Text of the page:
Mentally Healthy Students: mental health tips for transitioning from university to work

Rob Cooper

In March 2020, Rob Cooper a final year law student – and one of the Careers Service Welcome Desk Assistants – attended a workshop put on by Mind about preparing students to manage their mental health during the transition from studying to the workplace. We asked Rob to share his key takeaways from the workshop, here’s what he had to say.

We started the workshop off by first questioning what good mental wellbeing is; what do you think? We thought that the ability to adapt and cope with new situations was integral, especially in the context of starting a job.

Good mental wellbeing is however very subjective, although it broadly focuses around being happy and feeling like you’re able to cope and thrive; not just survive. The coach from Mind, who lead the session, said that when making a large change in your life, mental wellbeing is linked with your core identity of what makes you, you. The stronger the core is, the more you will feel able to deal with the challenges that come your way.

In light of this, when making a large change in your life, you can help insulate your mental wellbeing from adversity by finding ways to fulfil your core values in your new job or lifestyle.

For some that may be joining a local sports team, finding the local green space as your escape, volunteering or finding your local place of worship. By becoming more self-aware of what your core values are and where your sense of self and uniqueness comes from, you can incorporate those things into a world that is otherwise unfamiliar, giving you a solid foundation on which to build a new life.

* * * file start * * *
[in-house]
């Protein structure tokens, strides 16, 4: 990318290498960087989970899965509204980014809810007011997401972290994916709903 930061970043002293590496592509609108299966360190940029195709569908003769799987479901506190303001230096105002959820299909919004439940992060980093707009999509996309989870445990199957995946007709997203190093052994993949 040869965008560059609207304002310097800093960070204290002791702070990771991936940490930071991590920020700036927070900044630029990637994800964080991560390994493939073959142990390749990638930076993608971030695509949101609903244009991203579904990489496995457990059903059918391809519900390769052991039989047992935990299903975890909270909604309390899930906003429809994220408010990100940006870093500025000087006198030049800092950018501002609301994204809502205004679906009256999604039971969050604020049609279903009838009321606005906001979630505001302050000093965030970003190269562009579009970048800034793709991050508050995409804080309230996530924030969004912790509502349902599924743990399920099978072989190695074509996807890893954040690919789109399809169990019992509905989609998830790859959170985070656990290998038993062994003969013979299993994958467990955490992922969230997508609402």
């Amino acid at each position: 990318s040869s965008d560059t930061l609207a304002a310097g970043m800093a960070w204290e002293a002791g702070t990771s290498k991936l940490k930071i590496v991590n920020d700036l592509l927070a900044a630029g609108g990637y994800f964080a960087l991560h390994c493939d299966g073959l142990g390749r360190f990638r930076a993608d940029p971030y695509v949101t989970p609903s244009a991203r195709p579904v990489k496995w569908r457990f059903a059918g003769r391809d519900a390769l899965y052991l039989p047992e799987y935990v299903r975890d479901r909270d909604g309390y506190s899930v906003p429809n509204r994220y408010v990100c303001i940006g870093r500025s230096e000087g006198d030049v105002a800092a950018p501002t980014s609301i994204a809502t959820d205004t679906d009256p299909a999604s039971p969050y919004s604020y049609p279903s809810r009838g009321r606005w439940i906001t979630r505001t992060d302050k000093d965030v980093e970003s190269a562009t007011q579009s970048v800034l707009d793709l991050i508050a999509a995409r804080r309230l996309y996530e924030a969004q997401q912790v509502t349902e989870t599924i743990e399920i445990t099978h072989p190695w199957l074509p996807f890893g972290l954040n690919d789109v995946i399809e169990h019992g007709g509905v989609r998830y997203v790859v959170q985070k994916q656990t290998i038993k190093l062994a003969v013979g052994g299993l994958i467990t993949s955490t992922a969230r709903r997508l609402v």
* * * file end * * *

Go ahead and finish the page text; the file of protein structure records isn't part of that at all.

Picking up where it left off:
This all sounds great doesn’t it, find your core beliefs and make sure you nurture them? But what if you don’t feel like your current core beliefs and traditions are helping your mental wellbeing?

jar full of marbles

A helpful analogy that captures this, is the jar. Mental health is like a jar filled with marbles, the marbles being your mental health problems. These marbles are split into two types, you could think of them as different colours if that’s helpful. First, the genetic marbles, the mental health issues you’re predisposed to, or possibly a ‘label’ you’ve been given.

Everyone is born with a varying number of genetic marbles, leaving varying amounts of space for the second type of marble. Second, there are marbles that represent environmental factors that negatively affect your mental wellbeing. Examples could be loneliness, an injury, a death of someone close to you, and many more.

Although you don’t have control over the amount of the first type of marble you have in your mental jar, and you may have limited control over the amount of the second type, you have complete control over the size of your mental health jar.

You can make your mental jar bigger if you want, and it becomes smaller if you don’t pay attention to your mental wellbeing. A bigger jar means you can handle more environmental factors, without your jar overflowing.

This analogy works well because it isn’t defeatist, you are the one in control. Everyone has different things that shrink and expand their jar, whether that’s exercise, satisfying your natural curiosity (reading? TedTalks? podcasts?), meditation, speaking to someone about it, or any number of other things, you need to find yours.

My key takeaways from the workshop were to be mindful of your jar, and keep it in check, especially when making a big change such as starting a new job. I think it’s also important to add, if you’re looking, but not finding work, don’t panic. It’s easy to compare yourself with those who are starting work straight out of University, but just because you’re not, doesn’t mean you’re a lesser person, your time will come.